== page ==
You have to get sick of your own bullshit. You have to say, ‘That hurt. That sucked. That was messed up; I’m mad about it.’ And then you can move into a next phase, which really sucks and that phase is, ‘What am I gonna do about it?’
Art + Design + Writing
In a digitization workflow, the assessment of the physical condition of each book is a critical step to determine whether its fragile pages can withstand the rigors of scanning without damage. However, for one book in the NLM collection, these considerations also had to be flipped. Aside from a random paper cut, what if the book itself could potentially harm the person scanning each page? Contained inside the binding of the rare but increasingly popular Shadows from the Walls of Death: Facts and Inferences Prefacing a Book of Specimens of Arsenical Wall Papers are 84 samples of wallpaper sheets colored with arsenical pigments.
Greg Stirling: Kinetic Sculpture
As helpfully indicated by the folks at Common, the state of the housing market is under stress: “For the first time in over a century, more young, working people live with their parents than own a home.” Twenty-five million Americans share an apartment, with approximately 30 percent of all adults bunking with roommates in New York—where the average one bedroom rents for over 200 hours of minimum wage labor a month, give or take a lunch break. Often, these passing arrangements are entered into begrudgingly and between total strangers who, brought together on Craigslist and out of necessity, may have once entertained visions of building a utopian commune and instead got a windowless bedroom with an innocuous patch of mold on the ceiling.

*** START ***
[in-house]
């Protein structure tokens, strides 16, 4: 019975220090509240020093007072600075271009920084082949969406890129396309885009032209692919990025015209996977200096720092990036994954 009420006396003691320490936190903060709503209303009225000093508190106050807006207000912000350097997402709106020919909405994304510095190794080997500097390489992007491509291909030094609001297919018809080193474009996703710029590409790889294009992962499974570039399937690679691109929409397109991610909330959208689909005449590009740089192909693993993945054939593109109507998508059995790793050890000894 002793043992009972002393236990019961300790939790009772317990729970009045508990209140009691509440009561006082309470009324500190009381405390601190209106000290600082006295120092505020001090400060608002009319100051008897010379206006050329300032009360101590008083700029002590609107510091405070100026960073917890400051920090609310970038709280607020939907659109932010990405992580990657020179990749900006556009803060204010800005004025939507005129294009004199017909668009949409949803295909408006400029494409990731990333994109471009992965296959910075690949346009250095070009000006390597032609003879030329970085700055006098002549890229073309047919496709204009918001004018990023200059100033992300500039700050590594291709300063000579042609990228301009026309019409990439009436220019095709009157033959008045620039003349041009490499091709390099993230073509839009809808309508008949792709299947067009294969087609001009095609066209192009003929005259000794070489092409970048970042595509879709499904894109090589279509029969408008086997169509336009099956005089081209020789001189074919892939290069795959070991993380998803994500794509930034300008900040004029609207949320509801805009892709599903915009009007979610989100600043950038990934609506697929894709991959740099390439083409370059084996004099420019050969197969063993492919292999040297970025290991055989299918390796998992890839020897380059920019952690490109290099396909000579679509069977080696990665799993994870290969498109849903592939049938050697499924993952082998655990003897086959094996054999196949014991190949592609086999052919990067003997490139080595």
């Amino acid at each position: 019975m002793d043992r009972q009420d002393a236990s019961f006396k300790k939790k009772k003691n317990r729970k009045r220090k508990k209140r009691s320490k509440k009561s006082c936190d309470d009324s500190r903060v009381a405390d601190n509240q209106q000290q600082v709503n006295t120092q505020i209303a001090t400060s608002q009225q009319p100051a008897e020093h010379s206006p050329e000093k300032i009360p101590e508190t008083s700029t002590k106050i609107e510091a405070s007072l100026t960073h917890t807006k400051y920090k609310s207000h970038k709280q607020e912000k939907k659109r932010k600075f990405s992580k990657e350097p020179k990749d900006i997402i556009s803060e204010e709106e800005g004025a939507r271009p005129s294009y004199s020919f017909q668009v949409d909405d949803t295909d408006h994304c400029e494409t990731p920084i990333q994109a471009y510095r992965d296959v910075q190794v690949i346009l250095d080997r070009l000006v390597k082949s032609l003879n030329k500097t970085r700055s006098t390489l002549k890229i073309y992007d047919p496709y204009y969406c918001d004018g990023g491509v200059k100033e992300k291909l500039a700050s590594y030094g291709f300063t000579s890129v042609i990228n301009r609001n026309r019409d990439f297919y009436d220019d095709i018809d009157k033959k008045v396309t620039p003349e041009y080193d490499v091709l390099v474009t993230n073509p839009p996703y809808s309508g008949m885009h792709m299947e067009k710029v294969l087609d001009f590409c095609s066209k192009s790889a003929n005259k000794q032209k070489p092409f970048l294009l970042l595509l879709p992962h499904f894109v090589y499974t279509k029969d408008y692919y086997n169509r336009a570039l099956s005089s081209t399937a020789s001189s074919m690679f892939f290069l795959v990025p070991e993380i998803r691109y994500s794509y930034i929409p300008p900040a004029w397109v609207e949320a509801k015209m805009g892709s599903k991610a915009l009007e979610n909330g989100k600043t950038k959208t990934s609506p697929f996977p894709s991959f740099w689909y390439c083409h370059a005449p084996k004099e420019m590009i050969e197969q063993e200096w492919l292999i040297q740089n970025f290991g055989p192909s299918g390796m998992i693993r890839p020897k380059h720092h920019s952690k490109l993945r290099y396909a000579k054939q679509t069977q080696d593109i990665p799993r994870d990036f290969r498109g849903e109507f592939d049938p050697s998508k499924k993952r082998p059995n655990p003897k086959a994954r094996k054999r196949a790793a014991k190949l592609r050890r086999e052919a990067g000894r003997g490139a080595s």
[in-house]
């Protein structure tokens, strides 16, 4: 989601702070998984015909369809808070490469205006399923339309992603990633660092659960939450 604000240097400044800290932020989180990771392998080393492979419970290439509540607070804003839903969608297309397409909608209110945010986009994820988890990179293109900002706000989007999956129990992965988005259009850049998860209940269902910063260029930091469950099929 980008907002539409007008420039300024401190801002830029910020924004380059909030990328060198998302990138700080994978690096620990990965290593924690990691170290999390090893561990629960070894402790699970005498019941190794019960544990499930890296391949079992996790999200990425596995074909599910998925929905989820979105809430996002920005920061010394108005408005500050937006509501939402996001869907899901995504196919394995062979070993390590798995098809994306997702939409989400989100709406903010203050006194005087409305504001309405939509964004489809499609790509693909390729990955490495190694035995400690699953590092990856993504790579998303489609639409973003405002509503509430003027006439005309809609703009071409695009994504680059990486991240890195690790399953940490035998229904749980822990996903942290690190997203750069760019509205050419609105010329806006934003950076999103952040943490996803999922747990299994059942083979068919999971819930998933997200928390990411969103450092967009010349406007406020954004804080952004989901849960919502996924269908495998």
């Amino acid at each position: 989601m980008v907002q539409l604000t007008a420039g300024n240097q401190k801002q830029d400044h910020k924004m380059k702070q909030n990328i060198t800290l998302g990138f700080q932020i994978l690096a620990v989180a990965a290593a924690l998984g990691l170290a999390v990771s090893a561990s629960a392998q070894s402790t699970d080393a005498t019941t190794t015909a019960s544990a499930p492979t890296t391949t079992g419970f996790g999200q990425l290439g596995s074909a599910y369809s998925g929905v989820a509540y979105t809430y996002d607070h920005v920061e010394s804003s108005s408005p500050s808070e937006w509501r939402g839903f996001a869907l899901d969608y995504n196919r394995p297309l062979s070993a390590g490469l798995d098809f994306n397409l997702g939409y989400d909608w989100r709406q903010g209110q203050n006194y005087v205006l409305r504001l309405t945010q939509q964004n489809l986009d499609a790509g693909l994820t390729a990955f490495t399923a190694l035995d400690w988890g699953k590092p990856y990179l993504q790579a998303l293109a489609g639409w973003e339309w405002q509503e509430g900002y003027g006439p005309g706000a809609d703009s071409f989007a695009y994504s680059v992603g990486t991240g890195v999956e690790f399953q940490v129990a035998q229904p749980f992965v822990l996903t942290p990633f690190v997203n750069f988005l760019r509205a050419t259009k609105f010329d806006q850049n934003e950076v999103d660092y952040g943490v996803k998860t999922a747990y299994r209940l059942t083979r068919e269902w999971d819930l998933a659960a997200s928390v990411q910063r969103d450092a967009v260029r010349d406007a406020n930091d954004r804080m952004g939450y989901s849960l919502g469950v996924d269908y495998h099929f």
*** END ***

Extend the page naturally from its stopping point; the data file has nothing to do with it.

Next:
Common solves all of that, doing its part to present for incoming vessels of human capital a sanitized city life, one without past or texture and therefore more and more indistinguishable from other urban centers.
And more stone stacking: Manu Topic
Just for fun
You look so freakin’ happy in that Dwell Magazine article or Buzzfeed post, but c’mon, you can’t tell me that you don’t lie awake at night, your face four inches from the ceiling because the only place your bed fits is above the kitchen sink which also acts as your shower, and think, I’ve made a terrible mistake.
The internet has a cat: Purrli